ABUJA (Reuters) – A handful of polling stations remained open to allow more Nigerians to vote on Sunday in what is expected to be a tight presidential race between President Muhammadu Buhari and businessman Atiku Abubakar in Africa’s top oil producer.
Buhari, 76, a former military ruler who is seeking a second elected term on an anti-corruption platform faces Atiku, 72, a former vice president who has promised to expand the role of the private sector in Africa’s largest economy.
Voters had queued late into the night on Saturday in a few areas of Africa’s most populous nation where polling stations had opened late or ballot machines malfunctioned. A handful of these opened again on Sunday to make up for the delays.
Nearly 73 million eligible voters cast their ballots from a pool of more than 70 presidential candidates in an election which was postponed the previous Saturday, just hours before it was due to begin, due to logistics.
It was not clear when the outcome of the results would be announced.
“Everything is going on well with the count,” said Festus Okoye, an Independent National Electoral Commission official.
“From Tuesday onwards we should have a substantial number of results.”
Both Buhari, the flagbearer of the All Progressives Congress and Atiku, who represents the People’s Democratic Party, expressed confidence that they would win the election.
“The best candidate must emerge and people’s opinion must count,” said Asiwaju Ola, a businessman in the capital Abuja.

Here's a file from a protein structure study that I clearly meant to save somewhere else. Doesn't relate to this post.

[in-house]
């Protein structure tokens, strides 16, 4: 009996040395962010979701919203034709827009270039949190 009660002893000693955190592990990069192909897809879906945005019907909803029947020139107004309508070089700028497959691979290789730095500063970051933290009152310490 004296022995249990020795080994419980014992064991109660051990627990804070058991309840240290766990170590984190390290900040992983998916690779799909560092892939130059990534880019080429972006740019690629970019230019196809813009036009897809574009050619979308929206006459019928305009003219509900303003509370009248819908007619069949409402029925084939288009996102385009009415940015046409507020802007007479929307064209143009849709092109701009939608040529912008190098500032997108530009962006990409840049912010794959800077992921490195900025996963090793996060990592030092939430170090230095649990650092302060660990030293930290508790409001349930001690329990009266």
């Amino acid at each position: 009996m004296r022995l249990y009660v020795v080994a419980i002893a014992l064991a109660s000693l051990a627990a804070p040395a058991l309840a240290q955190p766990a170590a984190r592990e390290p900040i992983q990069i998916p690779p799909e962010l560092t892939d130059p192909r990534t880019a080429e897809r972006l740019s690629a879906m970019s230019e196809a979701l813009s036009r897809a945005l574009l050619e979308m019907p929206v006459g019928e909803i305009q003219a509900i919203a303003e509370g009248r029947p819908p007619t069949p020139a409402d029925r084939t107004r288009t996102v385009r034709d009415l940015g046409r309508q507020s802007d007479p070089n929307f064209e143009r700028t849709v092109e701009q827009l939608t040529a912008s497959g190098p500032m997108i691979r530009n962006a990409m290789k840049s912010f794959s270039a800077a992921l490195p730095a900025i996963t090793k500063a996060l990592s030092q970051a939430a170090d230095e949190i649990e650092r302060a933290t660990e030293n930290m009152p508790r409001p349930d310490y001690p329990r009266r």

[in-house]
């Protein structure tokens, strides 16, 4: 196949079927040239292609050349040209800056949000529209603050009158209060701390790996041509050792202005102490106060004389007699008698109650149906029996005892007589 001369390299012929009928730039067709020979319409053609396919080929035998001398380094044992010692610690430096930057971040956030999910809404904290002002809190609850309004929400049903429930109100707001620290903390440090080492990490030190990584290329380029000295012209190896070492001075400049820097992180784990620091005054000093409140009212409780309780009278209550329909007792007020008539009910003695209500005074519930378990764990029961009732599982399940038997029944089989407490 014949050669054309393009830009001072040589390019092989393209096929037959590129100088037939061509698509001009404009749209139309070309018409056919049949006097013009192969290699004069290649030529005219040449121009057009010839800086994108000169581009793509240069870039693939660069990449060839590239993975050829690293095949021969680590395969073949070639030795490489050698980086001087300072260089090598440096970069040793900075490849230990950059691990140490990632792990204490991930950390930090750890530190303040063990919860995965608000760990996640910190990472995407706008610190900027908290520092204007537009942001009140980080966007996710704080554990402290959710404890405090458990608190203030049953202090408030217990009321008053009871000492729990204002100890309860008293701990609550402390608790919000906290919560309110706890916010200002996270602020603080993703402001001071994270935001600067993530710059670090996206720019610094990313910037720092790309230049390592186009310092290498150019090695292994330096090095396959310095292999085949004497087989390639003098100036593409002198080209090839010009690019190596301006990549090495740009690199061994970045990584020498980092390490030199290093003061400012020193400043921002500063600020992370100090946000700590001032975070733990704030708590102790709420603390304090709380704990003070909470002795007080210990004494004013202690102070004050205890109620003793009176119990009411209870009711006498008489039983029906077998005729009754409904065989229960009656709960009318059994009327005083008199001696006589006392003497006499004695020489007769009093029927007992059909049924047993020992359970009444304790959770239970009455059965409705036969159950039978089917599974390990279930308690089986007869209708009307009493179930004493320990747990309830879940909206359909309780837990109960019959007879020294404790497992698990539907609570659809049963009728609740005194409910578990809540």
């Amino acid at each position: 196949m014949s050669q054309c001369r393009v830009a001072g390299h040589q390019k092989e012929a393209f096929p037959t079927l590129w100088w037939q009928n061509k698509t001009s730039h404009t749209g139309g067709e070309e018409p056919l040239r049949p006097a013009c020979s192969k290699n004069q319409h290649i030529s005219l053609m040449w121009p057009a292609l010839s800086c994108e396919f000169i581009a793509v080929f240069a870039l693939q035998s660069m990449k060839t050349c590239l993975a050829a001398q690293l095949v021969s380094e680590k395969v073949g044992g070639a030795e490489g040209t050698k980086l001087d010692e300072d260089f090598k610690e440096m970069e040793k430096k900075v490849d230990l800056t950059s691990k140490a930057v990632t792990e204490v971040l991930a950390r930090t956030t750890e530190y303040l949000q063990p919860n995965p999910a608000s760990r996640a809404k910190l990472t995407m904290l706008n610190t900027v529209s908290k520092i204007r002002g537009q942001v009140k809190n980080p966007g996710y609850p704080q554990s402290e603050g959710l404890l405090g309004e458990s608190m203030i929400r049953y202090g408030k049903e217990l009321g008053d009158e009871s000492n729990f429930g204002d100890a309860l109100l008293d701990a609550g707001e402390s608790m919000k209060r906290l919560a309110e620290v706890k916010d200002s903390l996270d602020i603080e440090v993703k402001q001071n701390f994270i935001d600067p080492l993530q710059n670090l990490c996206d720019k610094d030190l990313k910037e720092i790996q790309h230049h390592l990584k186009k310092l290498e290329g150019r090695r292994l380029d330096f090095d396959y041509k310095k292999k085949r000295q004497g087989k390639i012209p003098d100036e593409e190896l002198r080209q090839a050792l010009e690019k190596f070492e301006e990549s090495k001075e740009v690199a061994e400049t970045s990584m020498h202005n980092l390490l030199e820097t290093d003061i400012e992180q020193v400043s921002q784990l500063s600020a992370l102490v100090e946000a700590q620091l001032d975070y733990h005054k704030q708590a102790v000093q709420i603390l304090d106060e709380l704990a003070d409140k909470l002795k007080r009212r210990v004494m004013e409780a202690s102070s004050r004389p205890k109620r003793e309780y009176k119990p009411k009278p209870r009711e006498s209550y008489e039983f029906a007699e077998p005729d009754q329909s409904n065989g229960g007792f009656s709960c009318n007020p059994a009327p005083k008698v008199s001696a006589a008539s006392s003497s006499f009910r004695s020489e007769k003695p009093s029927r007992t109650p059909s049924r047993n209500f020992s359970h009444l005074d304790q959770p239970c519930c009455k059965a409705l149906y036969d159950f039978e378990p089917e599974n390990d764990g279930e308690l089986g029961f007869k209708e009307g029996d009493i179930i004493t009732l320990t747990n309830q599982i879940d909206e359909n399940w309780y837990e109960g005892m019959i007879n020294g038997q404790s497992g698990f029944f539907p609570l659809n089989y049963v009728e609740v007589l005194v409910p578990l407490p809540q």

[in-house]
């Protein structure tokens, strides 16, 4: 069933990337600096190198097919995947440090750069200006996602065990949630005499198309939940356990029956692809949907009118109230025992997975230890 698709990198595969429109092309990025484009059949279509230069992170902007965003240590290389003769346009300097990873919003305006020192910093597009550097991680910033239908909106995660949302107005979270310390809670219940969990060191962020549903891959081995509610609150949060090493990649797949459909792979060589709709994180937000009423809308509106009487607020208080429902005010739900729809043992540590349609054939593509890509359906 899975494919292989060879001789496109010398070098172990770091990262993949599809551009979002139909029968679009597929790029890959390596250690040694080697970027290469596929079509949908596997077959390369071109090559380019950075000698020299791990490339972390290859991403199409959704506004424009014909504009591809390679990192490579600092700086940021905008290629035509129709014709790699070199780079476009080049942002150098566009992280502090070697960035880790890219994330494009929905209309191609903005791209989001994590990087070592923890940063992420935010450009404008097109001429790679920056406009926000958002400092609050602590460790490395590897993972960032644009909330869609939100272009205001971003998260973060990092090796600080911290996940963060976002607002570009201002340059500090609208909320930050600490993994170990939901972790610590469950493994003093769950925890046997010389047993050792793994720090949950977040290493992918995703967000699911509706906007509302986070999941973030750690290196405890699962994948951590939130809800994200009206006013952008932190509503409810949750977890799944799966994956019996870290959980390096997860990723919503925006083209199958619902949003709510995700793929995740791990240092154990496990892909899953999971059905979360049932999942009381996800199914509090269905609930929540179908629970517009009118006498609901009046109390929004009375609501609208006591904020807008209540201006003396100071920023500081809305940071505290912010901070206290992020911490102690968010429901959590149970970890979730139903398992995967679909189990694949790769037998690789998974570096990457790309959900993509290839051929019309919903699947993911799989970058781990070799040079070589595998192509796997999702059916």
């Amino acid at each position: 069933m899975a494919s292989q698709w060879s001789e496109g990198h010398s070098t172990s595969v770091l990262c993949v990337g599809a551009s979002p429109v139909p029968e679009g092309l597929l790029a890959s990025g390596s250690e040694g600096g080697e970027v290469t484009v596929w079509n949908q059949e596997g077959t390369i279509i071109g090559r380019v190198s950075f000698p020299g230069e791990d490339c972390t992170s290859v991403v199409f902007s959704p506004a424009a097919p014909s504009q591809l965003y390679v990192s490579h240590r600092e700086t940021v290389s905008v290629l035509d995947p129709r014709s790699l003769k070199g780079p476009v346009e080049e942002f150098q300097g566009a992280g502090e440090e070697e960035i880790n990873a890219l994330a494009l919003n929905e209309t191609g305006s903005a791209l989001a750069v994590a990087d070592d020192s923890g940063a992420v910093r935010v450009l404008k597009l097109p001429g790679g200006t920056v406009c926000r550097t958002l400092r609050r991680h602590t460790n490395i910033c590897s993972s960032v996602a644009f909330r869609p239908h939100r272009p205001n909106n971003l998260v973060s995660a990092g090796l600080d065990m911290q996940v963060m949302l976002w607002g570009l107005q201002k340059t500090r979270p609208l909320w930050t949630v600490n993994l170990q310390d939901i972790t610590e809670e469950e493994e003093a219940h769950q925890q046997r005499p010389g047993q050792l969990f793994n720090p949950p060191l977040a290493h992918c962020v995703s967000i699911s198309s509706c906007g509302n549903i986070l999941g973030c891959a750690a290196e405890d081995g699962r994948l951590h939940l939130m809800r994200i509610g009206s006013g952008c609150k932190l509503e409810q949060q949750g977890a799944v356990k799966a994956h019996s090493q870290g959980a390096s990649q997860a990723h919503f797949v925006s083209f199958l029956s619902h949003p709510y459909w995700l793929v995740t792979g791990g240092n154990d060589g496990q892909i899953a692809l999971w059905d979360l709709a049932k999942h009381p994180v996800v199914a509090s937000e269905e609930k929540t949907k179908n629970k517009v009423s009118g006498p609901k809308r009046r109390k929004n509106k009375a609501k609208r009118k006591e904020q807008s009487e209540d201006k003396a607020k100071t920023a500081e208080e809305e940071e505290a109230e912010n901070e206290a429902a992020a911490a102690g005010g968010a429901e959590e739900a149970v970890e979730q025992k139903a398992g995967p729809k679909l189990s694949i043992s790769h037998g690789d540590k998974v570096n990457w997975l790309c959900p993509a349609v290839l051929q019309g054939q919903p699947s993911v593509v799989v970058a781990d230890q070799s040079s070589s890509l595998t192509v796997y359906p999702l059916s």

Buhari’s northern Kano state stronghold was one of the key battlegrounds in the closely-fought election.
“It will be bitter if Atiku wins but we will have to accept it,” Ali Adamu, 50, a driver in Kano said.
Henry Okalome, 55, a trader in Kano who voted for Atiku said: “we didn’t expect that the election would be so smooth … we thought people might be dying.”
The contest between Buhari and Atiku hinges on revamping an economy struggling to recover from its first recession in 25 years, which it slipped into in 2016 and emerged from in 2017.
Buhari has focused his campaign on rooting out corruption, but critics say there have not been any significant convictions in his first term.
Atiku has said he would aim to double the size of the economy to $900 billion by 2025, if elected, but has for years been dogged by corruption accusations, which he denies.
(Reporting by Alexis Akwagyiram, Nneka Chile, Aaron Ross; Writing by James Macharia; Editing by Keith Weir)